The Saints Can Teach Us How to Control Our Anger

“Let every man be quick to hear, slow to speak, slow to anger, for the anger of man does not work the righteousness of God.”

— James 1:19-20

Do you have a fierce temper? If so, you’re in good company: some of the saints were known for this — a characteristic that, with God’s help, they overcame. The Gospels tell us that Sts. James and John were called the “sons of thunder” (Mark 3:17) — perhaps because of their impetuous nature, as when they wanted Jesus to call down fire from Heaven to destroy an inhospitable town (Luke 9:51-56). Other saints known for expressing anger include St. Basil the Great, whose hot-blooded temperament made it difficult for him to exercise tact in his dealings with others.

A more contemporary example is the nineteenth-century French religious brother St. Benildus, who once remarked of his difficulties as a teacher, “I imagine that the angels themselves, if they came down as schoolmasters, would find it hard to control their anger.”

When it comes to a reputation for anger, few would argue that St. Jerome deserves anything other than first place. This great Scripture scholar had a brilliant but prickly personality and was famous for his arguments with other Church figures, including St. Augustine, conducted through letters that were often vitriolic or sarcastic. St. Pammachius, a former Roman senator, corresponded with Jerome, and tried to get him to tone down his language, without notable success; the Roman widow St. Marcella also corresponded with Jerome, sometimes challenging his ideas and once scolding him for his trigger-quick temper. It should be noted on Jerome’s behalf, however, that in addition to being gentle with the poor and downtrodden, he was well aware of his weaknesses and performed great acts of penance (such as living in a cave) because of them.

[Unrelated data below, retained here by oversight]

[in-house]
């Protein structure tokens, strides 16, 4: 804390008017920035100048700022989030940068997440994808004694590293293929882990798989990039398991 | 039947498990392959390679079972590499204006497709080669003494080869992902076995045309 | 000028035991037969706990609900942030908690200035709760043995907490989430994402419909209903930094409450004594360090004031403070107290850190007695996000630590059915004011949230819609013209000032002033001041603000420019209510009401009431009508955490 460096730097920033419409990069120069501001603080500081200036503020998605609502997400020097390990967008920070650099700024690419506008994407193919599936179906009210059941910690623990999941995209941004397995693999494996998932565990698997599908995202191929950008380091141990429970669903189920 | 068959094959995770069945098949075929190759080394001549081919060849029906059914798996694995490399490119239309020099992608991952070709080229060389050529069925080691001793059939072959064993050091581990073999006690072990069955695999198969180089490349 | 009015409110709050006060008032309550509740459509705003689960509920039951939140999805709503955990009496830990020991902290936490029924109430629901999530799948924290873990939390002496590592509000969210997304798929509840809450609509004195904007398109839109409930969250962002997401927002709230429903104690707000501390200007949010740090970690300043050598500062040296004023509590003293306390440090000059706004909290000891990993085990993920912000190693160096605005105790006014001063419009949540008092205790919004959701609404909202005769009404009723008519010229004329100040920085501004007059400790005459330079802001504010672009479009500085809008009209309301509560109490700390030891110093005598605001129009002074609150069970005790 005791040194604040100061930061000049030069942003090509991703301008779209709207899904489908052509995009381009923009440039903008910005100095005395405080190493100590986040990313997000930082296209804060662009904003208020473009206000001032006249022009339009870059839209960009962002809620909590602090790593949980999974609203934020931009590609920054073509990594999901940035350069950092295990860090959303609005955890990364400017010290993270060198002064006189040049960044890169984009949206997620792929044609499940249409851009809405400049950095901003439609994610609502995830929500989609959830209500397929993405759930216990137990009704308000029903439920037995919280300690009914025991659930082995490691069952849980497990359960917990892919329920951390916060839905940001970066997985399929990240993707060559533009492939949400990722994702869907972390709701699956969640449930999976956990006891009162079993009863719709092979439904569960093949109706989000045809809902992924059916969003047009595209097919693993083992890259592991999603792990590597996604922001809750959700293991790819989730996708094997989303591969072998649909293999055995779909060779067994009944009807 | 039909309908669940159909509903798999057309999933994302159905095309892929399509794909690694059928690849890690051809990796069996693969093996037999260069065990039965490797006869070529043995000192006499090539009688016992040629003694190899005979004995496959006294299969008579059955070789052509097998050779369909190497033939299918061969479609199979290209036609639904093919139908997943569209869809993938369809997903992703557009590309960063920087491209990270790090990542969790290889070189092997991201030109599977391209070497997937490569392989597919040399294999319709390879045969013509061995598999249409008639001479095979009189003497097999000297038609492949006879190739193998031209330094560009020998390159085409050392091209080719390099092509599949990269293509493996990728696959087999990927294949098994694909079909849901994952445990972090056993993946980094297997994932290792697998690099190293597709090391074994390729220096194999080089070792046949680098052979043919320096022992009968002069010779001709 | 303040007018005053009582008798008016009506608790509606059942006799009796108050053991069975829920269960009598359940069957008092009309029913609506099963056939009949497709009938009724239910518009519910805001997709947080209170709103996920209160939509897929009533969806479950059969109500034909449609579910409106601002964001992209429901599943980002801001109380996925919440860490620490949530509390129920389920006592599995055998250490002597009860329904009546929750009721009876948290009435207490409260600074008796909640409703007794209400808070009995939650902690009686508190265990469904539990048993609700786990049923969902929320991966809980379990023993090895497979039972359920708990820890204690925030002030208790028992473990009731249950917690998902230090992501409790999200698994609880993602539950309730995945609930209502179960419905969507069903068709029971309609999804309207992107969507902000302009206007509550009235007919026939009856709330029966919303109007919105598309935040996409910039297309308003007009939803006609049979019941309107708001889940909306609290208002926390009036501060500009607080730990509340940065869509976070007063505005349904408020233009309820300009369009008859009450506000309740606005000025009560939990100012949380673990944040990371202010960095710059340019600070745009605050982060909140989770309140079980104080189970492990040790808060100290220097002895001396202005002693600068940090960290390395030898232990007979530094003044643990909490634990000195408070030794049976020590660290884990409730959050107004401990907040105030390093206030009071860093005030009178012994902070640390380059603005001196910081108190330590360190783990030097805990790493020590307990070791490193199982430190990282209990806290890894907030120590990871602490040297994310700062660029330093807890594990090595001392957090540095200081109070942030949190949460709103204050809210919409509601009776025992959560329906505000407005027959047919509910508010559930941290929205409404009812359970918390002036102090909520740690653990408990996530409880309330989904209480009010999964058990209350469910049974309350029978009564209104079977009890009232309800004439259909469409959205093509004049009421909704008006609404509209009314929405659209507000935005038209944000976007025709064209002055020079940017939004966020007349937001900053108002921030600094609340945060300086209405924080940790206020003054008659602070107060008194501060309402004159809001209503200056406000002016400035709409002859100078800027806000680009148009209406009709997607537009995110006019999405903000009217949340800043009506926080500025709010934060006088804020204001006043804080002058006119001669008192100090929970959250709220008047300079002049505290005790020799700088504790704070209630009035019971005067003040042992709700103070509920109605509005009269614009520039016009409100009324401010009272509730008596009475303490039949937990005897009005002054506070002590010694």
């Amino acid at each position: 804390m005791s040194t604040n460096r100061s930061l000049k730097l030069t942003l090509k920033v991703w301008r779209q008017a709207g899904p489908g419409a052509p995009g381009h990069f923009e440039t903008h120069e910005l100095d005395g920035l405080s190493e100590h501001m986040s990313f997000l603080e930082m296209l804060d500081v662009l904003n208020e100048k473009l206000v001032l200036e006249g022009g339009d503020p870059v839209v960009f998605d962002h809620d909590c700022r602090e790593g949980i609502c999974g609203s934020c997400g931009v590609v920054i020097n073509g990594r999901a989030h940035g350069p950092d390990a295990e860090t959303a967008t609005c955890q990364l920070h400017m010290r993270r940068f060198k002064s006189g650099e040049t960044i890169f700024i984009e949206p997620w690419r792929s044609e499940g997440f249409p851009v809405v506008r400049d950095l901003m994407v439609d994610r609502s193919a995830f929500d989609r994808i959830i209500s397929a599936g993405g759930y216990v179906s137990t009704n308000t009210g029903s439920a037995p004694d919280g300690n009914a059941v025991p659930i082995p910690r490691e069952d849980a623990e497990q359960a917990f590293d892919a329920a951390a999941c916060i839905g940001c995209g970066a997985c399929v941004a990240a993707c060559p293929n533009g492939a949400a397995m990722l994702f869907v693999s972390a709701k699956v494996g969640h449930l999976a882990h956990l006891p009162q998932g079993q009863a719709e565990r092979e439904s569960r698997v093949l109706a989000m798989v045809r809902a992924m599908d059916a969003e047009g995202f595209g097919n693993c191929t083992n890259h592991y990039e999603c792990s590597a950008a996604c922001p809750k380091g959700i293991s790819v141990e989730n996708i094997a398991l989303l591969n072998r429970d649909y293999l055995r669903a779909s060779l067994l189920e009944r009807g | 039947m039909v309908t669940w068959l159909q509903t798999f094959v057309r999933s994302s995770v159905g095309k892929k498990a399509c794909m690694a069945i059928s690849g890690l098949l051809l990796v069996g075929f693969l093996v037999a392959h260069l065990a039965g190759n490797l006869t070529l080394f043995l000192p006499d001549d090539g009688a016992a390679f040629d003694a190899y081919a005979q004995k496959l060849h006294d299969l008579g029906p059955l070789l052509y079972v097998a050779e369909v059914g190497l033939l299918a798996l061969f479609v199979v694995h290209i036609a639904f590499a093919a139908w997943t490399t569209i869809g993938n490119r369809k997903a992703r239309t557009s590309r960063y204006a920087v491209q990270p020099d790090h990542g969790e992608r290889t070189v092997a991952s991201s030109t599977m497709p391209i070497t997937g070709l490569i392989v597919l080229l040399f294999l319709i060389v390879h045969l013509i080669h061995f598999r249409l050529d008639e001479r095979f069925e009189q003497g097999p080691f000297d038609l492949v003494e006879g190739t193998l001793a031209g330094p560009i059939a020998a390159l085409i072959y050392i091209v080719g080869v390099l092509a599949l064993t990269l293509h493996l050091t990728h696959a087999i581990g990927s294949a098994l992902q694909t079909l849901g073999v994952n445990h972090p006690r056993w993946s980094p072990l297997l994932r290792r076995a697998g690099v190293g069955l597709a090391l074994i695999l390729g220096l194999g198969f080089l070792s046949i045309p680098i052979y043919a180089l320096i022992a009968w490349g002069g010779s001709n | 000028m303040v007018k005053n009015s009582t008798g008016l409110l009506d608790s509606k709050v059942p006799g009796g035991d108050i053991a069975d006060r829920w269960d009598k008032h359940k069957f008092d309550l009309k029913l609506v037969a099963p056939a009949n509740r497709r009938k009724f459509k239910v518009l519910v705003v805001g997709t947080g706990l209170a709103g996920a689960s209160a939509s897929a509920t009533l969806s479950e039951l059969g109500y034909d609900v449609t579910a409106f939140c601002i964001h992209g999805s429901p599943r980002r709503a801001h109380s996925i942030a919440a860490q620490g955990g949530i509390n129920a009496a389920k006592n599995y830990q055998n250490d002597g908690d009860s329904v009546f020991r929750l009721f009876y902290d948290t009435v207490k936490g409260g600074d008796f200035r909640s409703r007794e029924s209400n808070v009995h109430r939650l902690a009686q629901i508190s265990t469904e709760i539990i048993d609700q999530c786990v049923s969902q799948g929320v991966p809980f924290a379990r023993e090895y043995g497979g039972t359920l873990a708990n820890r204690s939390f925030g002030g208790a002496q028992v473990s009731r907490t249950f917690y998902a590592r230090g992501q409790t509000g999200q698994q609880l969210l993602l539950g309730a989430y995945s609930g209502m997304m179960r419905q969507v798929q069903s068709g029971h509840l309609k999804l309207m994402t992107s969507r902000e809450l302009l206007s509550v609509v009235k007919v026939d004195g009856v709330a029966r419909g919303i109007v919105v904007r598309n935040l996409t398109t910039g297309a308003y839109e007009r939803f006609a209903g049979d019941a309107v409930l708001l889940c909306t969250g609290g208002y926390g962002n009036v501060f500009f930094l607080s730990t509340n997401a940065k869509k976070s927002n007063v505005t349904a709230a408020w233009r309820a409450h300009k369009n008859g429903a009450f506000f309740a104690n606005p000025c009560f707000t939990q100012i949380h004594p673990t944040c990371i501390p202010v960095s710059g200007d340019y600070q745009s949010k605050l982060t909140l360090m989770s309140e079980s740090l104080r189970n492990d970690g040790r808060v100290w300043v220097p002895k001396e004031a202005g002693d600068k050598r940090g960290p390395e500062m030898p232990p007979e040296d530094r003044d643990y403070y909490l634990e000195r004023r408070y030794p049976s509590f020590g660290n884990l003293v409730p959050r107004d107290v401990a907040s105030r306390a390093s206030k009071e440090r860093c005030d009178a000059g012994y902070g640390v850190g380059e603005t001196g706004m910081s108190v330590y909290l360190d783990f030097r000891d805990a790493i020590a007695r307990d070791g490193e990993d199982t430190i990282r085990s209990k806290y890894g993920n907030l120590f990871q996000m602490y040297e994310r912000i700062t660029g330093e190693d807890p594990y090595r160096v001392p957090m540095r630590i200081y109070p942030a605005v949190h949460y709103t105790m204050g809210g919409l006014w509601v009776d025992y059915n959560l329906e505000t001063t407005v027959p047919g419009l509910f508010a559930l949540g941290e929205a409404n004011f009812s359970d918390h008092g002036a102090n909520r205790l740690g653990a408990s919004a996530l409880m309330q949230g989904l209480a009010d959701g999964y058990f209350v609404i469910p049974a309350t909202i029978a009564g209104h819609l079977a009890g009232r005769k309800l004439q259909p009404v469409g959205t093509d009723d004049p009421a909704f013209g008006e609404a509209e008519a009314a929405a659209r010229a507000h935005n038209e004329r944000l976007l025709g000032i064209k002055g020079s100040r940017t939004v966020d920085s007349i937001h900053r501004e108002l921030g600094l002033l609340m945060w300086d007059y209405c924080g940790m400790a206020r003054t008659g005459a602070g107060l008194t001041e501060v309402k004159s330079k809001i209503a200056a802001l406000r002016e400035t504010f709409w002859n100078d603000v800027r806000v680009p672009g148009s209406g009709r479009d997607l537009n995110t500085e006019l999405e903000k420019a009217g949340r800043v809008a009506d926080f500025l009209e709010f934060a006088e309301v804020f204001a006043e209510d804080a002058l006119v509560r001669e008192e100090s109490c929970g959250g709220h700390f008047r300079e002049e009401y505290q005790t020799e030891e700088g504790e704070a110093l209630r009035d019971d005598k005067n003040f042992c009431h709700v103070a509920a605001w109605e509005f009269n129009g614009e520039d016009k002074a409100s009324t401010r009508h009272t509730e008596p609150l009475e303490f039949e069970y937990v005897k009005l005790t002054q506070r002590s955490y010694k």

Some saints who are known to us for their gentle nature — notably the great bishop St. Francis de Sales and the holy French priest St. Vincent de Paul — had to work very hard to overcome their tendency toward anger and contentiousness. St. Vincent said that, without the grace of God, he would have been “hard and repulsive, rough and cross,” and St. Francis once claimed that it took him more than twenty years to learn to control his temper.

This article is from Fr. Esper’s book, Saintly Solutions to Life’s Common Problems. Click image to learn more or to order your own copy today.

In the fourteenth century, Bl. John Colombini was a rather greedy merchant, particularly known for his bad temper. He flew into a rage one day because dinner wasn’t ready when he arrived home. Hoping to shame him into better behavior, his wife handed him a book about the saints. John threw the book onto the floor, but then — ashamed of his temper — he picked it up and began to read. He became so engrossed in reading about the saints that he forgot his dinner; indeed, he was completely converted by the experience. He subsequently gave away most of his wealth, turned his home into a hospital, and personally cared for a suffering leper.  When his wife urged him to be prudent in his charities, John —who was no longer easily offended by rebukes — gently reminded her that she was the one who had hoped for his conversion (to which she is supposed to have responded, “I prayed for rain, but this is a flood”).

Learning to control our temper takes time and patience — and some of the saints were willing to make extreme efforts in this regard.  For instance, when a storm interfered with his harvest, St. Nathalan angrily complained against God. Immediately repenting, he vowed to gain control of his anger and took a radical step to remind himself of this vow: he bound his right hand to his leg with an iron lock and threw the key into a river, promising that it would never be unlocked until he made a penitential pilgrimage to Rome. Years later Nathalan arrived in Rome; he purchased a fish from a boy there, and inside the fish’s stomach was a key — which, of course, opened the lock.